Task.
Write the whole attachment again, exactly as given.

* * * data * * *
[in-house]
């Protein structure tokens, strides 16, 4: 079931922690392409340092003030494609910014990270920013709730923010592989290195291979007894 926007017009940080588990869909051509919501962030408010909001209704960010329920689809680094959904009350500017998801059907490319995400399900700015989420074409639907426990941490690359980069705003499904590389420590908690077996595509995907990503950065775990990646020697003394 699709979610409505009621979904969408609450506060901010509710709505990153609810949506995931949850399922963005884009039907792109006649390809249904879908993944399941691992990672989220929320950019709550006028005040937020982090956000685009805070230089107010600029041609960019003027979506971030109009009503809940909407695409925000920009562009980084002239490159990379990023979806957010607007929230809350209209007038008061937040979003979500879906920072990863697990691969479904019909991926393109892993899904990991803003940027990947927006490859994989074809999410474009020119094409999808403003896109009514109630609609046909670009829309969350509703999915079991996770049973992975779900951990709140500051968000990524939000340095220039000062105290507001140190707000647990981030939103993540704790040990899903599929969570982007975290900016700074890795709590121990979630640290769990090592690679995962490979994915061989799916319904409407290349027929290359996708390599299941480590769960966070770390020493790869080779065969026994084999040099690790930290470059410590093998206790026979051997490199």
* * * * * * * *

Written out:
[in-house]
């Protein structure tokens, strides 16, 4: 079931922690392409340092003030494609910014990270920013709730923010592989290195291979007894 926007017009940080588990869909051509919501962030408010909001209704960010329920689809680094959904009350500017998801059907490319995400399900700015989420074409639907426990941490690359980069705003499904590389420590908690077996595509995907990503950065775990990646020697003394 699709979610409505009621979904969408609450506060901010509710709505990153609810949506995931949850399922963005884009039907792109006649390809249904879908993944399941691992990672989220929320950019709550006028005040937020982090956000685009805070230089107010600029041609960019003027979506971030109009009503809940909407695409925000920009562009980084002239490159990379990023979806957010607007929230809350209209007038008061937040979003979500879906920072990863697990691969479904019909991926393109892993899904990991803003940027990947927006490859994989074809999410474009020119094409999808403003896109009514109630609609046909670009829309969350509703999915079991996770049973992975779900951990709140500051968000990524939000340095220039000062105290507001140190707000647990981030939103993540704790040990899903599929969570982007975290900016700074890795709590121990979630640290769990090592690679995962490979994915061989799916319904409407290349027929290359996708390599299941480590769960966070770390020493790869080779065969026994084999040099690790930290470059410590093998206790026979051997490199």